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John II of Portugal

John II (also John the Perfect, Portuguese Joo II) (1455 - 1495) was king of Portugal from 1481 to 1495.

He succeeded his father, Alfonso V, in August 1481. His first business was to curtail the overgrown power of his aristocracy; noteworthy incidents in the contest were the execution (1483) of the duke of Braganza for correspondence with Castile, and the murder, by the king's own hand, of the youthful duke of Viseu for conspiracy.

Maritime rivalry led to disputes between Portugal and Castile until their claims were adjusted by the famous Treaty of Tordesillas (June 7, 1494).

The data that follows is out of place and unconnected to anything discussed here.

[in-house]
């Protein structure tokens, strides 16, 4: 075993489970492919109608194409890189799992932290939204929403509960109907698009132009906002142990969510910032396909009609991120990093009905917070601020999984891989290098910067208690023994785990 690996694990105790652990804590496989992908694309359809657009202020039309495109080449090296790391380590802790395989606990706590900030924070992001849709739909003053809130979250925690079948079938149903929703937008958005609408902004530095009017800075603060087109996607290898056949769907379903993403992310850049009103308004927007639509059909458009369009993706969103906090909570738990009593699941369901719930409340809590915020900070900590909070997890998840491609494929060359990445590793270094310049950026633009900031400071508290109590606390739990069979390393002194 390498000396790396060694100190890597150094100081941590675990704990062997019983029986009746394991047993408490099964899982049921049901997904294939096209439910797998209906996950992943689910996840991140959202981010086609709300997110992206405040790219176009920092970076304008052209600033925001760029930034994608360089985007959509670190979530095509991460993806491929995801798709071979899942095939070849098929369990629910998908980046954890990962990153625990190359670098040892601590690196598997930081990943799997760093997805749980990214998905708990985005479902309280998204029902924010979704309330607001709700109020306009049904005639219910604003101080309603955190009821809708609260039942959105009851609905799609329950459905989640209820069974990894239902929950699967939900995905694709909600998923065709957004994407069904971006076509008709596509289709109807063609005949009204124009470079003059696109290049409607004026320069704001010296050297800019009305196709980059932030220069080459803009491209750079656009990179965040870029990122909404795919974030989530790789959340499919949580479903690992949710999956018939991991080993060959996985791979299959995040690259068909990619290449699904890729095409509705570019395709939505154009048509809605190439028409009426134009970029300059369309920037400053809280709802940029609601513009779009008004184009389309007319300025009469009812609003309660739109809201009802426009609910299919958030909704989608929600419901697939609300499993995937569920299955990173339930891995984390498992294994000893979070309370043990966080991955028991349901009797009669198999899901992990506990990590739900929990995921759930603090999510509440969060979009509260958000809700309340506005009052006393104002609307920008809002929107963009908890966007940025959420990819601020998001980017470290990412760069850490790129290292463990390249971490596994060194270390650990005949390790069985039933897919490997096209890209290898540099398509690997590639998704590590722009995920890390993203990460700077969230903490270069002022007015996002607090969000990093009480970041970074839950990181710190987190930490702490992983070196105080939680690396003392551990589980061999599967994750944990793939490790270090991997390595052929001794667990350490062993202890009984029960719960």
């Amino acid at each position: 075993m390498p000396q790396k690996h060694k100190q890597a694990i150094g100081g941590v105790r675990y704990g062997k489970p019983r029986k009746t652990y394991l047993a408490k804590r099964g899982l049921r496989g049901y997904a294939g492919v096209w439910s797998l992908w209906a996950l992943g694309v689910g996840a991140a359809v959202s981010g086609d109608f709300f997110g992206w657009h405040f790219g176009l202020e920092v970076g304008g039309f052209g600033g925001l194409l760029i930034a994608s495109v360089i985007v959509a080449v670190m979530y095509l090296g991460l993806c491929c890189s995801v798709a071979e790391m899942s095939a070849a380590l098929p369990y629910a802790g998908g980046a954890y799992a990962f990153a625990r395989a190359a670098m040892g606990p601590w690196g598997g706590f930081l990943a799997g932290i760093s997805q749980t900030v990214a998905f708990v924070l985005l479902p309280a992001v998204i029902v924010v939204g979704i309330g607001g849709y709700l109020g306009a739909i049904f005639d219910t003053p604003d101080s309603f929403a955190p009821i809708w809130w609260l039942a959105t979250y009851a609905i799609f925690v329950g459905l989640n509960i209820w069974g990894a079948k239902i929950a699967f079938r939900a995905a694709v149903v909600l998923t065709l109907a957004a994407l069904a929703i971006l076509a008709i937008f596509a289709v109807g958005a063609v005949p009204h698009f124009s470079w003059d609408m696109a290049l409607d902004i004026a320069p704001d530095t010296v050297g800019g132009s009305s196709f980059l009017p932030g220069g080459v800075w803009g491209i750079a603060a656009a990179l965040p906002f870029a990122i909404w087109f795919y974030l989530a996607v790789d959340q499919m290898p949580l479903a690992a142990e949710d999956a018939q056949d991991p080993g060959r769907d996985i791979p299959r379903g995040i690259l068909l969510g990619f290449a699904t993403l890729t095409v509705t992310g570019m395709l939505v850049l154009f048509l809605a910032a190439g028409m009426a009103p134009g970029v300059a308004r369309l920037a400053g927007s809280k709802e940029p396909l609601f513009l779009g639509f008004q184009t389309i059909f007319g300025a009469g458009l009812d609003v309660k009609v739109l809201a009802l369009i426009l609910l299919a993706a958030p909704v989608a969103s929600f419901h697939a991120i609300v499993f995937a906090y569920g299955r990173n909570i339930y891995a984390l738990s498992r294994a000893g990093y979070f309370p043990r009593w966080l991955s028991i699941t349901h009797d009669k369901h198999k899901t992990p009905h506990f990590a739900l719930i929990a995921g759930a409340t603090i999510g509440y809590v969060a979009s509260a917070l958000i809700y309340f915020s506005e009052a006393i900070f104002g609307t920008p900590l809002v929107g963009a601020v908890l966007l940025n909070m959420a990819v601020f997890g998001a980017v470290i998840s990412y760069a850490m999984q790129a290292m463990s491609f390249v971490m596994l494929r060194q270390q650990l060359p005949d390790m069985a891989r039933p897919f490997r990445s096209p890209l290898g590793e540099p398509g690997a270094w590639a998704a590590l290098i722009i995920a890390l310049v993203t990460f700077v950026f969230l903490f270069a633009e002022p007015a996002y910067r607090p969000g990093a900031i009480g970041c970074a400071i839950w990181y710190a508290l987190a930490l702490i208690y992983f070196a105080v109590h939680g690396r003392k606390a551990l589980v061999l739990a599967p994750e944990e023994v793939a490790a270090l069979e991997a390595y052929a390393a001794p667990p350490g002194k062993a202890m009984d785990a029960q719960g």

Supporting Portuguese exploration, he sent land expeditions to India and Ethiopia in search of Prester John and sent a vessel North past North Cape[?]. John refused to help Columbus, whom he thought a dreamer, but he encouraged the search for an eastern sea route to India. Diogo Co discovered (1484) the Congo, and Bartolomeu Dias rounded (1488) the Cape of Good Hope during his reign.

John II died, without leaving male issue, in October 1495, and was succeeded by his first cousin Manuel I.

Preceded by:
D. Afonso V
List of Portuguese monarchs Succeeded by:
D. Manuel I

Original text from a 1911 Encyclopaedia - Please update as needed.

All Wikipedia text is available under the terms of the GNU Free Documentation License

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